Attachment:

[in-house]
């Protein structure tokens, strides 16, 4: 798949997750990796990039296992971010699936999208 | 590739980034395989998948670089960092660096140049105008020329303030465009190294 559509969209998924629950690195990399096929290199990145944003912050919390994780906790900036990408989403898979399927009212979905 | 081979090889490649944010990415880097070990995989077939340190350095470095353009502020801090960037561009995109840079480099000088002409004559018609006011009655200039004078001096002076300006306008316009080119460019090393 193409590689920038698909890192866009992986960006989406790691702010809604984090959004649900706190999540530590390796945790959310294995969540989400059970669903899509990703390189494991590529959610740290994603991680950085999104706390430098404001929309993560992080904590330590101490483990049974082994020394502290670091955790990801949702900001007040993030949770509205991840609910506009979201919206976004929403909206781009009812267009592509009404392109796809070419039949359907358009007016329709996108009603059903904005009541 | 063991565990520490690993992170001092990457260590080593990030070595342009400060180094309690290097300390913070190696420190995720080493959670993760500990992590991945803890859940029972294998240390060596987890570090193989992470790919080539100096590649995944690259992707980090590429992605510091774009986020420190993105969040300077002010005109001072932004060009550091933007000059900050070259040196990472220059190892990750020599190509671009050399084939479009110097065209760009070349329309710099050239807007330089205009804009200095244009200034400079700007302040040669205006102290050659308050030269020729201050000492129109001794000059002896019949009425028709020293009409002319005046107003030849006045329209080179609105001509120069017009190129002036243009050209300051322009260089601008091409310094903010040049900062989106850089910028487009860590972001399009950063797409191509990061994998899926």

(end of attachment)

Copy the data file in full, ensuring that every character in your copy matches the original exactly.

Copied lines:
[in-house]
């Protein structure tokens, strides 16, 4: 798949997750990796990039296992971010699936999208 | 590739980034395989998948670089960092660096140049105008020329303030465009190294 559509969209998924629950690195990399096929290199990145944003912050919390994780906790900036990408989403898979399927009212979905 | 081979090889490649944010990415880097070990995989077939340190350095470095353009502020801090960037561009995109840079480099000088002409004559018609006011009655200039004078001096002076300006306008316009080119460019090393 193409590689920038698909890192866009992986960006989406790691702010809604984090959004649900706190999540530590390796945790959310294995969540989400059970669903899509990703390189494991590529959610740290994603991680950085999104706390430098404001929309993560992080904590330590101490483990049974082994020394502290670091955790990801949702900001007040993030949770509205991840609910506009979201919206976004929403909206781009009812267009592509009404392109796809070419039949359907358009007016329709996108009603059903904005009541 | 063991565990520490690993992170001092990457260590080593990030070595342009400060180094309690290097300390913070190696420190995720080493959670993760500990992590991945803890859940029972294998240390060596987890570090193989992470790919080539100096590649995944690259992707980090590429992605510091774009986020420190993105969040300077002010005109001072932004060009550091933007000059900050070259040196990472220059190892990750020599190509671009050399084939479009110097065209760009070349329309710099050239807007330089205009804009200095244009200034400079700007302040040669205006102290050659308050030269020729201050000492129109001794000059002896019949009425028709020293009409002319005046107003030849006045329209080179609105001509120069017009190129002036243009050209300051322009260089601008091409310094903010040049900062989106850089910028487009860590972001399009950063797409191509990061994998899926």